Of the honor he’s already earned, Thomas said, “I guess it looks good on a college application.”

Thomas’s future plans are up in the air. “I could do that community band in Sag Harbor,” he said.

Students Express “Dream” With Umbrellas

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By Claire Walla

This year, art teacher Meg Mandell pushed the limits of what her students could achieve in the Pierson Middle School art room. She took on a project that bridged artistic endeavor with social justice — and had real-world significance.

It started with an umbrella.

Mandell and 44 of her sixth grade students participated for the first time this year in a national movement called “The Umbrella Project.”

Started in 1990 by a woman in Washington D.C. named Hilda Brown, the project disperses white umbrellas to participants across the country who are then asked to decorate the silk panels. Each year, Brown chooses a new theme. This year’s happened to be “I Have A Dream.”

In August, the umbrellas will be part of an art show in Sedona, Ariz., where they will be sold for $50. All proceeds will be donated to the Children’s Defense Fund in Washington D.C.

To prepare for the project, Mandell showed her students footage of Dr. Martin Luther King’s speech at the Lincoln Memorial, then asked them to jot down some ideas for how they might be able to translate those concepts into visuals.

“My idea was to have people holding hands on an umbrella that said ‘love’ all around it,” said sixth grader Aryanna Lyons. She worked together with five other students to turn this concept into an actual design.

“Everyone had really great ideas,” Lyons continued.  “It was really fun.”

Students ended up creating a variety of images, from umbrellas with individually designed panels incorporating words like “faith,” “hope” and “love,” as well as smiley faces, butterflies and rays of sun, to a more conceptual design featuring two birds, each draped across one half of the silk canopy.

“The kids really surprised me, they really rose to the occasion,” Mandell said. “I was impressed with how seriously they took it…. They knew other people were going to see their designs and they wanted to be proud.”

Mandell initially broke all students up into groups of five or six, and each group was assigned one umbrella. (In total, Mandell sent away for eight.)

“I labeled the roles for the students,” Mandell explained, saying some students colored and some drew designs, while others kept everyone on task, or became the team “go getter.” The only role Mandell hand-chose were the leaders, but other than that she said the students themselves naturally fell into comfortable positions on each team.

“It as amazing to see the different levels of skill [the kids exhibited],” she continued. “They all found a niche.”

The class also included several special education students.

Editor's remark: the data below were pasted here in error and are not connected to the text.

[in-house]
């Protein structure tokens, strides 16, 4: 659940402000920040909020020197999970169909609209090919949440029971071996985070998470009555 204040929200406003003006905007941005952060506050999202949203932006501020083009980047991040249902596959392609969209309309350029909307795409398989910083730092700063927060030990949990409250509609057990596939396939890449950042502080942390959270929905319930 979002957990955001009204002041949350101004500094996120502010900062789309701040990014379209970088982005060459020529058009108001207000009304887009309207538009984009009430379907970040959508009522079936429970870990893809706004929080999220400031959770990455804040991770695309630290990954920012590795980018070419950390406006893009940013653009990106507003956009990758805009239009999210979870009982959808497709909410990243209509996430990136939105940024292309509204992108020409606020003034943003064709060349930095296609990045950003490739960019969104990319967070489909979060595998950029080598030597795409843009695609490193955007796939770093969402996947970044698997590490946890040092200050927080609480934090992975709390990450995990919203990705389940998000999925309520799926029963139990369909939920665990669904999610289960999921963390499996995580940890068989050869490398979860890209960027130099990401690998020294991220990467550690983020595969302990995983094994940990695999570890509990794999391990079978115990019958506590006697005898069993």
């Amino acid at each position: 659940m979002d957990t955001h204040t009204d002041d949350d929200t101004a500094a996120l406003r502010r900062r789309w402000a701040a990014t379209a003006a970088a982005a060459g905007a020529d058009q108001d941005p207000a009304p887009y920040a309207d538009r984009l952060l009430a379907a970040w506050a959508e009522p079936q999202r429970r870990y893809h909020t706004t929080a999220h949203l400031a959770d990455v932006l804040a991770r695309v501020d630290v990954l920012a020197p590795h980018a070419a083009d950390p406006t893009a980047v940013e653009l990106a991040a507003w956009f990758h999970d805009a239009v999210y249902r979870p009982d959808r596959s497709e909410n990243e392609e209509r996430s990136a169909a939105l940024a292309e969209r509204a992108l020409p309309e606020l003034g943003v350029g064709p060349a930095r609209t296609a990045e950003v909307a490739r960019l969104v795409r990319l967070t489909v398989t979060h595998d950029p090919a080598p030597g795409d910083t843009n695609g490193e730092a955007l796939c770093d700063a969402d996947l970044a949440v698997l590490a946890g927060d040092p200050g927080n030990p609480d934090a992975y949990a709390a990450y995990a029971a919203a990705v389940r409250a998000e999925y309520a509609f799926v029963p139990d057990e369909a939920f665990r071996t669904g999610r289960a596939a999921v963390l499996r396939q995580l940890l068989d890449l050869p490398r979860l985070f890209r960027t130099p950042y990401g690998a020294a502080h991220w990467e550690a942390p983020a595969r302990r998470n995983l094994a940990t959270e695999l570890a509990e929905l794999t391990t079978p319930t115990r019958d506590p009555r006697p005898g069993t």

“Every student had their hands in the project,” she added. “I really saw the best in the kids. They helped each other and were encouraging to one another.”

Mandell herself first heard about The Umbrella Project through her sister, Kerin Crowley, who teaches art in the Sachem School District. She said that after several years of administering the program, her students have come up with some impressive designs.

Mandell added that she’s excited to build upon what her students achieved this year, perhaps even turn it into a fundraiser for the school. (While The Umbrella Project asks for $50 per umbrella, schools and organizations are encouraged to sell the pieces of art for more money and then donate all profits.)

“Every year it’s going to get better,” Mandell added. “I will definitely be doing it again.”

Middle School Focuses On Those Three Little Words

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By Claire Walla

The P.S. I Love You campaign was started last year by a high school student in West Islip, Brooke DiPalma, whose father committed suicide in 2010. His last words to his daughter were: I love you.

According to Pierson eighth grader and student council member Sheila Mackey, DiPalma’s school banded together after the event and wore purple to express their support for her in her difficult circumstance.

“She said she walked into a sea of purple,” explained Mackey who, along with other student council members, had heard DiPalma speak earlier this year at an anti-bullying conference they attended. “And that’s what we wanted to do here.”

“And we did!” Alex Kamper, the student council president, added.

In the vein of what DiPalma began at her school, the Pierson Middle School Student Council have successfully managed to create what they refer to as an atmosphere of support at Pierson. Last Friday, the middle school student body was unified with a sea of purple clothing and individual lockers were decorated with purple post-it notes bearing those three little words.